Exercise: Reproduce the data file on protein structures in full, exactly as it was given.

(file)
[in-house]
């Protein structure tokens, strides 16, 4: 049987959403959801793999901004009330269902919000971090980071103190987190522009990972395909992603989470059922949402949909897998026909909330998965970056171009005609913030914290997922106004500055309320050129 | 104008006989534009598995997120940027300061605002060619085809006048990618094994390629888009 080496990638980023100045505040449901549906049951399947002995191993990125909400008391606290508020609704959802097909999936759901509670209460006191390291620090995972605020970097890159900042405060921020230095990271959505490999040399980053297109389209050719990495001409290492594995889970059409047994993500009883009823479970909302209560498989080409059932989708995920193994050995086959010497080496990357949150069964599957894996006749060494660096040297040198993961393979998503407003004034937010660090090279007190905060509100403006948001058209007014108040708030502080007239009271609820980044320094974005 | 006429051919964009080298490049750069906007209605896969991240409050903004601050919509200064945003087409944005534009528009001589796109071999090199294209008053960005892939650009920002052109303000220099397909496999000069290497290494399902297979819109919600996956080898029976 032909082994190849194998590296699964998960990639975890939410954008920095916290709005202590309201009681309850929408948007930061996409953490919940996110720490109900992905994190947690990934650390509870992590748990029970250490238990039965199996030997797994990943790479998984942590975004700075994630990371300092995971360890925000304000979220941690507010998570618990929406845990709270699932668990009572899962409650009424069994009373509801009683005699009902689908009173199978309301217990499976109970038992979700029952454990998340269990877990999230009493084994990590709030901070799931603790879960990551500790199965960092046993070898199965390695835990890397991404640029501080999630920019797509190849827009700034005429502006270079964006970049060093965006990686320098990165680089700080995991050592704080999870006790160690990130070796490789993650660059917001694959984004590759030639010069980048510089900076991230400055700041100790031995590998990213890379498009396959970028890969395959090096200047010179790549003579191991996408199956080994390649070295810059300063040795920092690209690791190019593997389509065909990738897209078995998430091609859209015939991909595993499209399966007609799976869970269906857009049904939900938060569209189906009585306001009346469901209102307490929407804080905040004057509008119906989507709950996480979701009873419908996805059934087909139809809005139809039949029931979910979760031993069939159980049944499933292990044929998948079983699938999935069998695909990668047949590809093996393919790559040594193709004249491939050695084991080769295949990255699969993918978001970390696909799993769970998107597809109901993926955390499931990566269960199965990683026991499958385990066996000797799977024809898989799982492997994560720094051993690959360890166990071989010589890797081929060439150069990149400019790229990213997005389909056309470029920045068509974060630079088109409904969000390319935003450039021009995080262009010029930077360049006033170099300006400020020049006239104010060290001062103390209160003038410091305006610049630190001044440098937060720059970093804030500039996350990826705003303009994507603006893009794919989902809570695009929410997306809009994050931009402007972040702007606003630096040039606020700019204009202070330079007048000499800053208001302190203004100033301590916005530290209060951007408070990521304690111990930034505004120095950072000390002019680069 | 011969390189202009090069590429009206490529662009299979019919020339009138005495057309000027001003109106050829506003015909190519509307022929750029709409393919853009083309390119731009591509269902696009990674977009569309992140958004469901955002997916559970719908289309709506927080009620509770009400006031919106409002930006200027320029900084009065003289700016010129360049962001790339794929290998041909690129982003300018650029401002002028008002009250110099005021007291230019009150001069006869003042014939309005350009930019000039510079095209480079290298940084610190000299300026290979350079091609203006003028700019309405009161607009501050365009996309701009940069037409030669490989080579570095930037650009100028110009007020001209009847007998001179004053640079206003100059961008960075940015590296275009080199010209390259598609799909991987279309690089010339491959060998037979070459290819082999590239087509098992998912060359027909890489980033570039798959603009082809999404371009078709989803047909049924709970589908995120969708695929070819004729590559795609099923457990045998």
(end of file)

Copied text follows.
[in-house]
């Protein structure tokens, strides 16, 4: 049987959403959801793999901004009330269902919000971090980071103190987190522009990972395909992603989470059922949402949909897998026909909330998965970056171009005609913030914290997922106004500055309320050129 | 104008006989534009598995997120940027300061605002060619085809006048990618094994390629888009 080496990638980023100045505040449901549906049951399947002995191993990125909400008391606290508020609704959802097909999936759901509670209460006191390291620090995972605020970097890159900042405060921020230095990271959505490999040399980053297109389209050719990495001409290492594995889970059409047994993500009883009823479970909302209560498989080409059932989708995920193994050995086959010497080496990357949150069964599957894996006749060494660096040297040198993961393979998503407003004034937010660090090279007190905060509100403006948001058209007014108040708030502080007239009271609820980044320094974005 | 006429051919964009080298490049750069906007209605896969991240409050903004601050919509200064945003087409944005534009528009001589796109071999090199294209008053960005892939650009920002052109303000220099397909496999000069290497290494399902297979819109919600996956080898029976 032909082994190849194998590296699964998960990639975890939410954008920095916290709005202590309201009681309850929408948007930061996409953490919940996110720490109900992905994190947690990934650390509870992590748990029970250490238990039965199996030997797994990943790479998984942590975004700075994630990371300092995971360890925000304000979220941690507010998570618990929406845990709270699932668990009572899962409650009424069994009373509801009683005699009902689908009173199978309301217990499976109970038992979700029952454990998340269990877990999230009493084994990590709030901070799931603790879960990551500790199965960092046993070898199965390695835990890397991404640029501080999630920019797509190849827009700034005429502006270079964006970049060093965006990686320098990165680089700080995991050592704080999870006790160690990130070796490789993650660059917001694959984004590759030639010069980048510089900076991230400055700041100790031995590998990213890379498009396959970028890969395959090096200047010179790549003579191991996408199956080994390649070295810059300063040795920092690209690791190019593997389509065909990738897209078995998430091609859209015939991909595993499209399966007609799976869970269906857009049904939900938060569209189906009585306001009346469901209102307490929407804080905040004057509008119906989507709950996480979701009873419908996805059934087909139809809005139809039949029931979910979760031993069939159980049944499933292990044929998948079983699938999935069998695909990668047949590809093996393919790559040594193709004249491939050695084991080769295949990255699969993918978001970390696909799993769970998107597809109901993926955390499931990566269960199965990683026991499958385990066996000797799977024809898989799982492997994560720094051993690959360890166990071989010589890797081929060439150069990149400019790229990213997005389909056309470029920045068509974060630079088109409904969000390319935003450039021009995080262009010029930077360049006033170099300006400020020049006239104010060290001062103390209160003038410091305006610049630190001044440098937060720059970093804030500039996350990826705003303009994507603006893009794919989902809570695009929410997306809009994050931009402007972040702007606003630096040039606020700019204009202070330079007048000499800053208001302190203004100033301590916005530290209060951007408070990521304690111990930034505004120095950072000390002019680069 | 011969390189202009090069590429009206490529662009299979019919020339009138005495057309000027001003109106050829506003015909190519509307022929750029709409393919853009083309390119731009591509269902696009990674977009569309992140958004469901955002997916559970719908289309709506927080009620509770009400006031919106409002930006200027320029900084009065003289700016010129360049962001790339794929290998041909690129982003300018650029401002002028008002009250110099005021007291230019009150001069006869003042014939309005350009930019000039510079095209480079290298940084610190000299300026290979350079091609203006003028700019309405009161607009501050365009996309701009940069037409030669490989080579570095930037650009100028110009007020001209009847007998001179004053640079206003100059961008960075940015590296275009080199010209390259598609799909991987279309690089010339491959060998037979070459290819082999590239087509098992998912060359027909890489980033570039798959603009082809999404371009078709989803047909049924709970589908995120969708695929070819004729590559795609099923457990045998």